The ground section tells us a little more about the investigative side of BAS, not only collecting intel for the flyboys, but actual detective work from petty crimes to international affairs. Two prominent associates of Blake are introduced: Samantha Day and Dashiell Hammet. Day is leading the ground division and trains new agents while Hammet is an associate with good connections to the media.
The informational value is solid, we now know where and how BAS operates both in the air and on the ground. While the introduction of these new characters won't have any impact on the actual game, it might be interesting for developing further campaigns or RPG adventures. Nevertheless, I still rate it a little lower than the previous chapter.
Across the Continet :star::star::halfstar:
This chapter describes the different operations of BAS in various nations in North America, namely Hollywood, the Empire State, ISA, Appalachia, Alaska and Free Colorado. Well, there are no official operations in Free Colorado, but it is assumed that undercover agents are working in secret to bring criminals to justice that hide there.
Two more scenarios are presented in this section, one located in Hollywood, the other in Alaska. The first is devoid of special features (as the participating cargo plane is unarmed and mustn't be harmed by either side), whereas the second one includes a short bombing run.
While the information and examples on the operative side is already quite valuable in getting a better understanding what BAS is doing on the whole, it also offers scenario hooks and ideas for adventures. The presented scenarios feel rather generic again, but they are at least incorporating two new planes, namely a Tempest and a Bandit. Summed up, I give these four pages 2.5 stars.
Down and Dirty in Dixie :star::star::nostar:
The second campaign in this supplement also features 12 scenarios, but this time it takes place in Dixie. The individual missions are not linked together like in the previous one, but mostly deal with independent occurences.
Campaign rules stay the same as in the first campaign, so we will skip these and move directly past the roster, play order, victory conditions and intro text, which are all pretty straight forward.
Let's see what the missions entail in general:
Similar to the previous campaign, we get short descriptions of the circumstances, sometimes even a few paragraphs of flavor text. The size of the battles ranges from 3 vs 3 up to 8 vs 8 plus a Zeppelin, which should provide a suitable scenario for every player group size. Regarding special rules there's not much to be had either: sometimes you get a chase or boarding action, encumbered planes or recon mission, but that's about it - the rest are straight-up skirmishes. Planes are again mainly ones from the basic game, with the rare Aguila or Skewer in the mix. I'm still wondering why we didn't get more variety, what with this supplement being published after the Aircraft Manual and even regularly referencing Behind the Crimson Veil.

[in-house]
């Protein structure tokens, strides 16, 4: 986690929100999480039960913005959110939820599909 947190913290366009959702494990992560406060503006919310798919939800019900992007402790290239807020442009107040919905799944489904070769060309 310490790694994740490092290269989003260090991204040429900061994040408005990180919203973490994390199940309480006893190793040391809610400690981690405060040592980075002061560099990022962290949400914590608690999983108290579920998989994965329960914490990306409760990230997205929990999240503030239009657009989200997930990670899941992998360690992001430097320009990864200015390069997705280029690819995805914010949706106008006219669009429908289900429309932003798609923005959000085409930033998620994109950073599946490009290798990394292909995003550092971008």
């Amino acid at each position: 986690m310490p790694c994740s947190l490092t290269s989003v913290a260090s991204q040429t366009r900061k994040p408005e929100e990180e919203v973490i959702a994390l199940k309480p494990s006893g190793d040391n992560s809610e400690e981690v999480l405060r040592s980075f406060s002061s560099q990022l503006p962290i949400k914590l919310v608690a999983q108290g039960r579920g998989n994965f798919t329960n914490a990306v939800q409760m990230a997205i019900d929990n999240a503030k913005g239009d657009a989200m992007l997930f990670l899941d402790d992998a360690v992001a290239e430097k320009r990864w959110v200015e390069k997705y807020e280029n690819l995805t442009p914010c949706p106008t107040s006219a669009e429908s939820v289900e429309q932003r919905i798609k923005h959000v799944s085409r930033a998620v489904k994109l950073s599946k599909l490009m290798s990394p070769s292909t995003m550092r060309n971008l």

Not having a grand, overall storyline in the campaign isn't really an issue: you can still get attached to the Dixie-BAS squadron and count your overall performance. Thus said, it's very similar to the other one from this expansion: you get to do some bookkeeping in exchange for (hopefully) keeping and improving your pilots; and again, some specialties in the missions, but still focusing on the dogfights. All in all, I also rate it at 2 stars.
If I'm not mistaken, this supplement set a new record for the number of scenarios presented: two campaigns at 12 scenarios each, plus the two additional ones gives a total of 26 missions to play. Specialty ones are a little too rare for my taste, but the reputation and cash flow are nice additions that put the rules from BtCV to good use.
The information on Paladin Blake and BAS are adequate in scope and should give you a good idea how the company works and how to incorporate it into your games. The expanded background of one of the iconic characters of Crimson Skies is a welcome addition too, of course!
What's missing in this supplement are new planes and new equipment. At least a handful new fighters and maybe an autogyro would have been nice, along with perhaps a fancy new missile, but that's a missed opportunity in my opinion.
All told, Blake Aviation Security ranks a little lower than e.g. BtCV, the Aircraft Manual or Wings over Manhattan, but if you like to replay "historical" scenarios or are especially attached to BAS or Paladin Blake this expansion is still good value.